Monthly Archives: September 2010

Tony Curtis, dead at 85


If you’re on the cover of The Beatle’s album “Sgt. Pepper’s Lonely Hearts Club Band,” then you’re bigger than Jesus.

Tony Curtis is nestled into the second row along with 19th century British Prime Minister Sir Robert Peel, Sigmund Freud, Marilyn Monroe, H. G. Wells and Karl Marx.

Curtis died Thursday at the age of 85, leaving behind a legendary career and personal life.

Famous for his thick Bronx accent and good looks, Tony Curtis’ career is the stuff of legend. He had more than 130 films on his resume, including classics like Stanley Kubrick’s “Spartacus,” his crossdressing role in “Some Like it Hot,” and his Oscar-nominated performance in 1958’s “The Defiant Ones.”

One of my favorite interviews with Tony Curtis was a very honest and candid look at the actor by Roger Ebert in 1985 at Cannes Film Festival, where even in his 50s he shouts to a girl below passing his hotel room on the street to come up, and she does.

Curtis was born Bernard Schwartz in New York to poor Hungarian immigrants on June 3, 1925. He quit school to join the navy during World War II, serving on a submarine tender, and pursued acting after his discharge. He was a notorious lady’s man, and was married six times. His first wife was actress Janet Leigh, famous for the shower scene in Alfred Hitchcock’s horror classic “Psycho.” They had two children, actors Jamie Lee Curtis and Kelly Curtis.

He was an alcoholic and drug user, and had two stints at the Betty Ford Clinic. While fighting his various addictions throughout the 1970s and 1980s, Curtis still managed to work, mostly in television. He’s one of the few remaining from the Golden Age of Hollywood, and his films will live on. We’ll remember him more for his fantastic films that his wild life.


Highly sophisticated African Prince Mamuwalde (William Marshall) gets bitten by Count Dracula, and his fate is sealed forevermore as a vampire. Two centuries later, Mamuwalde is unwittingly transported to modern-day Los Angeles, where his bloodletting soon brings new meaning the city’s nickname — City of Angels! This 1970s blaxploitation flick is something you can really, uh, sink your teeth into.

Rating: 7 out of 10

Waitress: Hi! What’ll you have?
Mamuwalde: Make it a Bloody Mary.

American International’s producer Samuel Z. Arkoff’s title character of Blacula gets an animated, funky, cool and pretty inventive Saul Bass-like title opening sequence. The opening comes after, just like the Bond films do, a sort of intro of how Blacula came to be. Played rather effectively by the deep voiced, classically trained thespian William Marshall,  Prince Mamuwalde is running an errand for his country to the racist pig Count Dracula to oppose the slave trade with his Princess wife, Luva. Offended by this proposal Dracula takes action and curses Mamuwalde to an eternity of hunger and desire for human blood by making him a funky-ass Vampire. Little did Drac know, though, that Mamuwalde would reawaken in the glory days of the 1970’s ready to party, suck some blood and get down!

All derision about the potential campiness of Blacula aside, this film is actually enjoyable on a couple levels. First and foremost is the dignified Marshall who plays the African Vampire Prince very straight. When he is angered or scared or even saddened by the events surrounding him you really feel it and he emotes very well. It is his voice that carries the entire performance and he commands every scene he is in. One scene in a loud club stands out when he is annoyed and bothered by extra dinner guests and having his picture taken he turns very animalistic and scares the pants off the viewer. This film, for a blaxplotation classic, does have enough creepiness and good scares for a mainstream horror audience and upon watching it again I became engrossed by the few tense moments and well done stunt work in the climax of the film which included a well staged vampire confrontation scene. I almost forgot I was watching a campy B movie.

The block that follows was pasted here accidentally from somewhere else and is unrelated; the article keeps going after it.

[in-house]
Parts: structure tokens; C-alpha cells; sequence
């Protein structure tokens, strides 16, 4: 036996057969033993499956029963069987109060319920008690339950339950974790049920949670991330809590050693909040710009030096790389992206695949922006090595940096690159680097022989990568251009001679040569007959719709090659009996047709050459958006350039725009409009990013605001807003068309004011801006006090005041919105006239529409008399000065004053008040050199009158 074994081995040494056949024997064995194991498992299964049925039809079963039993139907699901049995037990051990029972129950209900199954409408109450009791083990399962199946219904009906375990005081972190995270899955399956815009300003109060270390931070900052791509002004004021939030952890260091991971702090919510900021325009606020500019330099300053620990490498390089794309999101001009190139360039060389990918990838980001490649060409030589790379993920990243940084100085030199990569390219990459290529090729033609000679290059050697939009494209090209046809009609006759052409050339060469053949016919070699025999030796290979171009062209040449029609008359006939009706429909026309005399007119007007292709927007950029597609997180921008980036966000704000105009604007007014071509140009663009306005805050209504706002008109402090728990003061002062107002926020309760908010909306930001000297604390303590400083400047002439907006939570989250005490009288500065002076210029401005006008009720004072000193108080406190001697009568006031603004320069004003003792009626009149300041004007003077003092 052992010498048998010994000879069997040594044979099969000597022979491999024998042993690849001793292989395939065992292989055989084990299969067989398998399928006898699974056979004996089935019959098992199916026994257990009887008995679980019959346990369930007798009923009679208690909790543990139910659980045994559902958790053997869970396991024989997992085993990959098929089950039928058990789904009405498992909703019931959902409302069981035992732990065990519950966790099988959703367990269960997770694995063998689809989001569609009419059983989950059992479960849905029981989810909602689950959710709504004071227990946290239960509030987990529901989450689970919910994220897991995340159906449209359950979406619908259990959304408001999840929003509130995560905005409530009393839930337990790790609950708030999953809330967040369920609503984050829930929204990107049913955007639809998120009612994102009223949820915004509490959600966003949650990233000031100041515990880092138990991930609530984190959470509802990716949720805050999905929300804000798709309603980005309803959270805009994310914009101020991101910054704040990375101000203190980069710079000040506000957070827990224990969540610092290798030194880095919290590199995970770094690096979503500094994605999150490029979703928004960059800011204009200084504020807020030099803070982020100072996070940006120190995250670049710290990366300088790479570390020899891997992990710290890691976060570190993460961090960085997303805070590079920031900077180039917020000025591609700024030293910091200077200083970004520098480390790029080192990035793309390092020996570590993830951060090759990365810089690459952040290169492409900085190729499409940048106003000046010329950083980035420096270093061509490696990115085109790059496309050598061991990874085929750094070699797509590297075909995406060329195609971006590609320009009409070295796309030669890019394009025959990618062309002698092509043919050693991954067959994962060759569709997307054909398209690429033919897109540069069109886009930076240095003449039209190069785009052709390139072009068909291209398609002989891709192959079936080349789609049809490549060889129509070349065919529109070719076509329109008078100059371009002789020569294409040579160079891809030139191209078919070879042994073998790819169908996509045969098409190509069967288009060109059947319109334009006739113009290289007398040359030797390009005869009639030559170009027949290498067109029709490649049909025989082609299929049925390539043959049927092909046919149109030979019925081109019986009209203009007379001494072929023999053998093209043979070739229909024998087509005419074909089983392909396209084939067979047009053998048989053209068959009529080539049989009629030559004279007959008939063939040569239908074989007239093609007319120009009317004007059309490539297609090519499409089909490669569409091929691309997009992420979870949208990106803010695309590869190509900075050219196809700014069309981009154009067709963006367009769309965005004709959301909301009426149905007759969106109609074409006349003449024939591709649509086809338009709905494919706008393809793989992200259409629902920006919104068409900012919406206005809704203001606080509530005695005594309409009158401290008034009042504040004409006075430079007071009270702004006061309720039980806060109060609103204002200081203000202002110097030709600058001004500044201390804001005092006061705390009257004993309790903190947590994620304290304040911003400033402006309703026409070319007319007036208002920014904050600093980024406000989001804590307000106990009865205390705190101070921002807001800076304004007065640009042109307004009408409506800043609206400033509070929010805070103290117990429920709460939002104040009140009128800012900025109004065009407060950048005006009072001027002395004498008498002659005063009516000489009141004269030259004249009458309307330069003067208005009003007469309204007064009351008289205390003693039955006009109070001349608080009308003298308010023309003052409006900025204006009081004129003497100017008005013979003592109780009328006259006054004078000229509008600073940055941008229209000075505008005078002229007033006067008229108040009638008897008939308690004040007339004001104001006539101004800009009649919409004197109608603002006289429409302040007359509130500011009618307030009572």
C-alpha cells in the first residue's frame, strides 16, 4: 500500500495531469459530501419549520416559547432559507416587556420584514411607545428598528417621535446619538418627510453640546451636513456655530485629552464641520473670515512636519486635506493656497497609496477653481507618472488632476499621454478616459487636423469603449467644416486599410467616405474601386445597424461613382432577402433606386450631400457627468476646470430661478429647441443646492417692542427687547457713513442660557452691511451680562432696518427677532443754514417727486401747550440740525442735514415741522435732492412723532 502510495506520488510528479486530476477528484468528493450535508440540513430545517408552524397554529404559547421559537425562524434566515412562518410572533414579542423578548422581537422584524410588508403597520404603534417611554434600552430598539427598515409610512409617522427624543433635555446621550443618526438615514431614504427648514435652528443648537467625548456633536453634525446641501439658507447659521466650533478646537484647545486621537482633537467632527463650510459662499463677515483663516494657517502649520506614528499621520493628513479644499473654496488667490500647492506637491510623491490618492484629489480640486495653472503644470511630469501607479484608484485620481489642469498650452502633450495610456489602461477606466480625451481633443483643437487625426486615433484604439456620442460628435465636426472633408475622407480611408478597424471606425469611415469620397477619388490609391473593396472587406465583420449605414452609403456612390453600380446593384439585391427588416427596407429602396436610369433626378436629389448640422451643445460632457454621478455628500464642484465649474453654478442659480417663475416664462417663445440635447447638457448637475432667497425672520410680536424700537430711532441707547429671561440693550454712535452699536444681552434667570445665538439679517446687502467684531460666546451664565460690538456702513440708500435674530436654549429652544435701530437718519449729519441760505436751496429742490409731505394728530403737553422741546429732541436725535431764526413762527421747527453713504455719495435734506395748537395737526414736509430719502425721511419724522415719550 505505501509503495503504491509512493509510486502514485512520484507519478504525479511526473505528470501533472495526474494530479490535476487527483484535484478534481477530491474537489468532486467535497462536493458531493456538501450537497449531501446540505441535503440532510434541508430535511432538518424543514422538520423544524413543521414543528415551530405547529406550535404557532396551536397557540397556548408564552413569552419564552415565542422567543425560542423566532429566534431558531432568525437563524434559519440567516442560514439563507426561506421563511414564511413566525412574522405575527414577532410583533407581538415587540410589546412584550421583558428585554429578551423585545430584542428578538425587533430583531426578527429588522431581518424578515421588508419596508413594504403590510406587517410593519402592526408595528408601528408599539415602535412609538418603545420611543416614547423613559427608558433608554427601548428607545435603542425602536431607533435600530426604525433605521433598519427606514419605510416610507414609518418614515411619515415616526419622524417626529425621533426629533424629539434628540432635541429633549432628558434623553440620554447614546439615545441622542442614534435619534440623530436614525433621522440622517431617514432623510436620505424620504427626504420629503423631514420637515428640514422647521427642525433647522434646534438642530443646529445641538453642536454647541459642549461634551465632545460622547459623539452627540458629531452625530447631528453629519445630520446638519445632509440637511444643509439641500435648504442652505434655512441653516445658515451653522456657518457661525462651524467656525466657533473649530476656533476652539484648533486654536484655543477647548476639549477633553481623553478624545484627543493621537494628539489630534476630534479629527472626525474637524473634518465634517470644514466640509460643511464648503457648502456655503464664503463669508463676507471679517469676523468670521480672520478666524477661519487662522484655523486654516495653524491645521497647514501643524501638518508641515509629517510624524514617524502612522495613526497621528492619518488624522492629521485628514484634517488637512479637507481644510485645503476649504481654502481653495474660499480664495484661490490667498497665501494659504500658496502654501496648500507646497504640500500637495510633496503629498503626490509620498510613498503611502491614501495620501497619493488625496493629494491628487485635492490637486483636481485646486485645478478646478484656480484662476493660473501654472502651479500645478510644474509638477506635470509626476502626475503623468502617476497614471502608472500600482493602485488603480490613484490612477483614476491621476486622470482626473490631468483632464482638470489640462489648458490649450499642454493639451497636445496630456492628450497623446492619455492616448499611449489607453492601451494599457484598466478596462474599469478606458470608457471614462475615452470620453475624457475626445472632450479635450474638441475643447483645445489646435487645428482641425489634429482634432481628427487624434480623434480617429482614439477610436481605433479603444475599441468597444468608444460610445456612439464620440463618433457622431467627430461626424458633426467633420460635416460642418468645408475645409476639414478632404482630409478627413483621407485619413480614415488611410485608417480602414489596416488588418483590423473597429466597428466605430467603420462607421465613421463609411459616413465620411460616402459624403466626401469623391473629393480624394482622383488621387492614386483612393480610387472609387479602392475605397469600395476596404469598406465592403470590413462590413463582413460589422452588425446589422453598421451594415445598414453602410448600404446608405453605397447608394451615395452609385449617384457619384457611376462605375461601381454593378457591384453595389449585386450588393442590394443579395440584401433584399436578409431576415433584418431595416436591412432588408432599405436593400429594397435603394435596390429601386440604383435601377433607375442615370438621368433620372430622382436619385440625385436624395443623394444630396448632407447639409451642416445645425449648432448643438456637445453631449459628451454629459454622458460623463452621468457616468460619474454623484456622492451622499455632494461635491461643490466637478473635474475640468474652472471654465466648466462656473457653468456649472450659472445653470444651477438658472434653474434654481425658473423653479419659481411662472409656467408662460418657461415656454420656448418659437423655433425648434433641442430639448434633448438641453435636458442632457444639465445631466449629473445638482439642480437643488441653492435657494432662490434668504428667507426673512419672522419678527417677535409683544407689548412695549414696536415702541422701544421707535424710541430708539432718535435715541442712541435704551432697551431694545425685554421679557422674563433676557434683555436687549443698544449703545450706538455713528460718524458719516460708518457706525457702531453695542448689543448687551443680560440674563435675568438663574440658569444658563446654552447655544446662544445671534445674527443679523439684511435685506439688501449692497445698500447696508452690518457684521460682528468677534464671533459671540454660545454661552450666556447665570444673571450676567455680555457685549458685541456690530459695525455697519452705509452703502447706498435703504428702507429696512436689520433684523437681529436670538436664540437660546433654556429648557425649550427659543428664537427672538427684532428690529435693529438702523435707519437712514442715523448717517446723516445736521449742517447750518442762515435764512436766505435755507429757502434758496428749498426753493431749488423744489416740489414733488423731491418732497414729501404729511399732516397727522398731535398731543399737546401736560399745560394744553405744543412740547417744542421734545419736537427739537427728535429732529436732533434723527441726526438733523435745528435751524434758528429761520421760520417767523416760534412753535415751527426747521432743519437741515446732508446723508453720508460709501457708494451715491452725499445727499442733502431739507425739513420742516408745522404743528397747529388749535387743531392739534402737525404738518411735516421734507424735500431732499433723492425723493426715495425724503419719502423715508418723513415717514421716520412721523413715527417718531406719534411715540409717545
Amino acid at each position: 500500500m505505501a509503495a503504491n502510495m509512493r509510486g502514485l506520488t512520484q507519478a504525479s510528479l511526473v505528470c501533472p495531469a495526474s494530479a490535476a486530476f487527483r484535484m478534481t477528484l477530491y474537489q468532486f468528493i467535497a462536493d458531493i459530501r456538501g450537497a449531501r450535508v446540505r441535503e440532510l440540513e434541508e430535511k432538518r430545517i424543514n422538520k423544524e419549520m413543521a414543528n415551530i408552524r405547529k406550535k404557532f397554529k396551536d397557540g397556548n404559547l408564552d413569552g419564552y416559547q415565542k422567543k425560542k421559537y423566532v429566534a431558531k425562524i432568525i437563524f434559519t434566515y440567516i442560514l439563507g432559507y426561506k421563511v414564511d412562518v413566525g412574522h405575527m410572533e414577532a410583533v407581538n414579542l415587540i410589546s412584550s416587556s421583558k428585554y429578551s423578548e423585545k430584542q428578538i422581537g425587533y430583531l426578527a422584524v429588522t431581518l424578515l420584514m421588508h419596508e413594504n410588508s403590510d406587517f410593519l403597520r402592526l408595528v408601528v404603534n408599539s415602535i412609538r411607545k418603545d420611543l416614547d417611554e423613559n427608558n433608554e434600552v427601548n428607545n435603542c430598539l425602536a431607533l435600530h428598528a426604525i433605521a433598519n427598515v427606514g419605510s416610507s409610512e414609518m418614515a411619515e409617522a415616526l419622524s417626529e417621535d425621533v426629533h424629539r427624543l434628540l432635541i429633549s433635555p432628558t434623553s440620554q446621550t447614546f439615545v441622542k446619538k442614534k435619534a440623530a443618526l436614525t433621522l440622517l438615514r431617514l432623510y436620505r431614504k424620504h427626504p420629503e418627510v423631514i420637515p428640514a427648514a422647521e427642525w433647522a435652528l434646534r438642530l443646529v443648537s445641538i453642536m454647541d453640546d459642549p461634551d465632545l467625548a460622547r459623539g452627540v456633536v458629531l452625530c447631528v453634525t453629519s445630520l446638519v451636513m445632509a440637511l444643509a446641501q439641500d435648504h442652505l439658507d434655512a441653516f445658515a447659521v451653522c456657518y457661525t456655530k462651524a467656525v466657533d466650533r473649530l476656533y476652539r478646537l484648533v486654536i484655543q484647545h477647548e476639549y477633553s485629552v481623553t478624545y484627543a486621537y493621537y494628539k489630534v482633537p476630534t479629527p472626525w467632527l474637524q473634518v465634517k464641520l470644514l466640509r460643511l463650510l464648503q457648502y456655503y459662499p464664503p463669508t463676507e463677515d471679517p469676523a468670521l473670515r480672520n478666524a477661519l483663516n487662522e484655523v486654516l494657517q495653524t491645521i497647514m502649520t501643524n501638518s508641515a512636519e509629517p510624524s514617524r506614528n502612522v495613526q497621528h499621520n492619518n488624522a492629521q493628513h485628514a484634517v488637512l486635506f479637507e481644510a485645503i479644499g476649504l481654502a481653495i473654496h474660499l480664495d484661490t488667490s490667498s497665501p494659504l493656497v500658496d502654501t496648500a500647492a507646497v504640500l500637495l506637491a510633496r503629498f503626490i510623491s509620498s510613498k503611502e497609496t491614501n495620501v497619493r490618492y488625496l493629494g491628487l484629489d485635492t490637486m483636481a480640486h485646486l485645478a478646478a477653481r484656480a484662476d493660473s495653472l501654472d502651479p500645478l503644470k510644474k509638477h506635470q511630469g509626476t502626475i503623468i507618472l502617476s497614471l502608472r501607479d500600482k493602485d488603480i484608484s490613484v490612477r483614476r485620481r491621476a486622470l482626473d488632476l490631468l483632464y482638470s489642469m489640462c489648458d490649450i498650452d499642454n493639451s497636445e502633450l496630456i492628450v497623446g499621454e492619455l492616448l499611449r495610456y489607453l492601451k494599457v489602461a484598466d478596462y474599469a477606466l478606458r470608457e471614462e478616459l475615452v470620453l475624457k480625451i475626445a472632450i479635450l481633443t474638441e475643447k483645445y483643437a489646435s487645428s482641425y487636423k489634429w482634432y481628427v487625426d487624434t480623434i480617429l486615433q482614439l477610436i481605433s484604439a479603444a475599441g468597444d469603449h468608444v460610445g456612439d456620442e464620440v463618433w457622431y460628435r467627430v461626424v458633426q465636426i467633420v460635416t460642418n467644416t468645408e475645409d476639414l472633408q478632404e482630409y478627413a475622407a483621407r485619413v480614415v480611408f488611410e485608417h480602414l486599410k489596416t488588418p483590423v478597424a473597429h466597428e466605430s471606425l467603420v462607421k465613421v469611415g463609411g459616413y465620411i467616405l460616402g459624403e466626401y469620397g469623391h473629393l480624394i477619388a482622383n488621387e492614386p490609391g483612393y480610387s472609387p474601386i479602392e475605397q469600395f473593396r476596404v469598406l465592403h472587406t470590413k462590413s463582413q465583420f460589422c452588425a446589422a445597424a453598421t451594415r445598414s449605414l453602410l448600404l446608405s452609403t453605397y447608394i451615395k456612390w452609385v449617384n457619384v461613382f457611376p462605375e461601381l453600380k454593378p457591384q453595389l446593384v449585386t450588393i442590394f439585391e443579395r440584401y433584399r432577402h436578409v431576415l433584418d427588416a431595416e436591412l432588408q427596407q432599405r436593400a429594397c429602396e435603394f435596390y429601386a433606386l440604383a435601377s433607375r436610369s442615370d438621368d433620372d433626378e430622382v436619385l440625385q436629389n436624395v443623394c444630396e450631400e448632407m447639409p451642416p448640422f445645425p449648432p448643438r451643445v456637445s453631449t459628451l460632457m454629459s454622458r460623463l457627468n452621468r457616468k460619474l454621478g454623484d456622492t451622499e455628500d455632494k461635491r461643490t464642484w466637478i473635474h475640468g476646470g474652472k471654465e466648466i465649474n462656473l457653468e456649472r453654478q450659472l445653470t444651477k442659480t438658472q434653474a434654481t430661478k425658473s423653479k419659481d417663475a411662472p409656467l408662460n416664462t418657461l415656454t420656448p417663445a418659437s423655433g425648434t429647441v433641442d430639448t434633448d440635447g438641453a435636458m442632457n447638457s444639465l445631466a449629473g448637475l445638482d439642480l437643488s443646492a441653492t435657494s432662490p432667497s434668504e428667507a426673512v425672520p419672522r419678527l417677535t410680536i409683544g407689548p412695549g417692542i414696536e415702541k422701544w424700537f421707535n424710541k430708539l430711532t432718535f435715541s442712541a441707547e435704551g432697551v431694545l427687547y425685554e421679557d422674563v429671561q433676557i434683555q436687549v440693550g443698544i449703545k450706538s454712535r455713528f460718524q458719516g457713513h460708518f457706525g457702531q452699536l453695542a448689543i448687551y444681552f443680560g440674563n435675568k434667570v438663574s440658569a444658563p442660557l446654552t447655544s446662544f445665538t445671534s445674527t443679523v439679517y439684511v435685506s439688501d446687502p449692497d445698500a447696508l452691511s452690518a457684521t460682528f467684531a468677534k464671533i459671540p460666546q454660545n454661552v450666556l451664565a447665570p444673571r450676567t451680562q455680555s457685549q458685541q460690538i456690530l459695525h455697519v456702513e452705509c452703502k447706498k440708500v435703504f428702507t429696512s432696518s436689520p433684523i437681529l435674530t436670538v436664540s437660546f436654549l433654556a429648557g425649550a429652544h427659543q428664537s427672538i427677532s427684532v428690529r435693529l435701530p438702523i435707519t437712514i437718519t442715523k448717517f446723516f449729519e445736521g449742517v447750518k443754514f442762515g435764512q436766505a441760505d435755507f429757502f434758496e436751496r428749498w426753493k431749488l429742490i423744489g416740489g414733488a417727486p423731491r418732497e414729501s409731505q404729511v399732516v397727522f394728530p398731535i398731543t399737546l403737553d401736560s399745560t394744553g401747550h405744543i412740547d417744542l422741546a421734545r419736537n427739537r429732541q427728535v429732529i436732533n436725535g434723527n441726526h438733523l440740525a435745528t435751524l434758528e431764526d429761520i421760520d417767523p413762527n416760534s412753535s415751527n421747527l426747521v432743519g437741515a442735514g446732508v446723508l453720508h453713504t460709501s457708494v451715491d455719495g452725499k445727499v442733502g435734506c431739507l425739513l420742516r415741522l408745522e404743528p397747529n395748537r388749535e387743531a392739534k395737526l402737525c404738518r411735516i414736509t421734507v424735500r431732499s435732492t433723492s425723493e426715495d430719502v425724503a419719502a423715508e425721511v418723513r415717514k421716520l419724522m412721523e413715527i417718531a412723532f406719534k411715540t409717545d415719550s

Don’t get me wrong,though. There are so many social no-no’s and stereotypes here to cringe and just laugh at despite the attempt to set the story with an anti-slavery theme. There’s the jive-talking, hustling, club gigolo named Skillet, a scantily dressed nightclub photographer, a fast talking female cabbie who loves to run down strange caped men, a straight-laced white cop, two homosexual interior decorators and even a Gladys Knight and the Pips knock off funk band to please the club goers at Blacula’s fave drinking joint. So in the end Marshall glues together this camp classic with his charismatic performance and the rest is just cheesy, exploitative funky 70’s horror with some unintentionally comedic dialog to go with it. You can’t take just one bite.

Star Wars saga to be re-re-released… in 3D


There is now a terrible divide in me. One of my greatest loves, Star Wars, is meeting one of my greatest annoyances… 3D.

Star Wars creator George Lucas, never one to be shy from whoring his creation for a buck, will be releasing the entire Star Wars saga in 3D in 2012, according to a story by Hollywood Reporter. According to the report, the films would be released in order, starting with Episode I, “The Phantom Menace” working through “Return of the Jedi.”

I can understand how Lucas would want to release these, since he’s only worth $3 billion. Poor guy! However, I’m not sure how to feel about this. The last re-release in 1997 had some unneeded and corny scenes, like the Cantina musical number that felt forced.  I have to say, though, that it was thrilling to see them on the big screen. The only one I remember seeing in the theater is “Return of the Jedi.” The rest were made before I was born, so I never got the theater experience and I was very glad I did.

However, I hate 3D. There is nothing added by 3D’s very flawed technology and it’s clear Lucas is cashing in on the trend. We’re seeing a dearth of 3D films released, and none are good; for example, “Piranha 3-D” “Yogi Bear” “The Smurfs” and “Clash of the Titans.” The only decent 3D flick this past year was “Avatar.”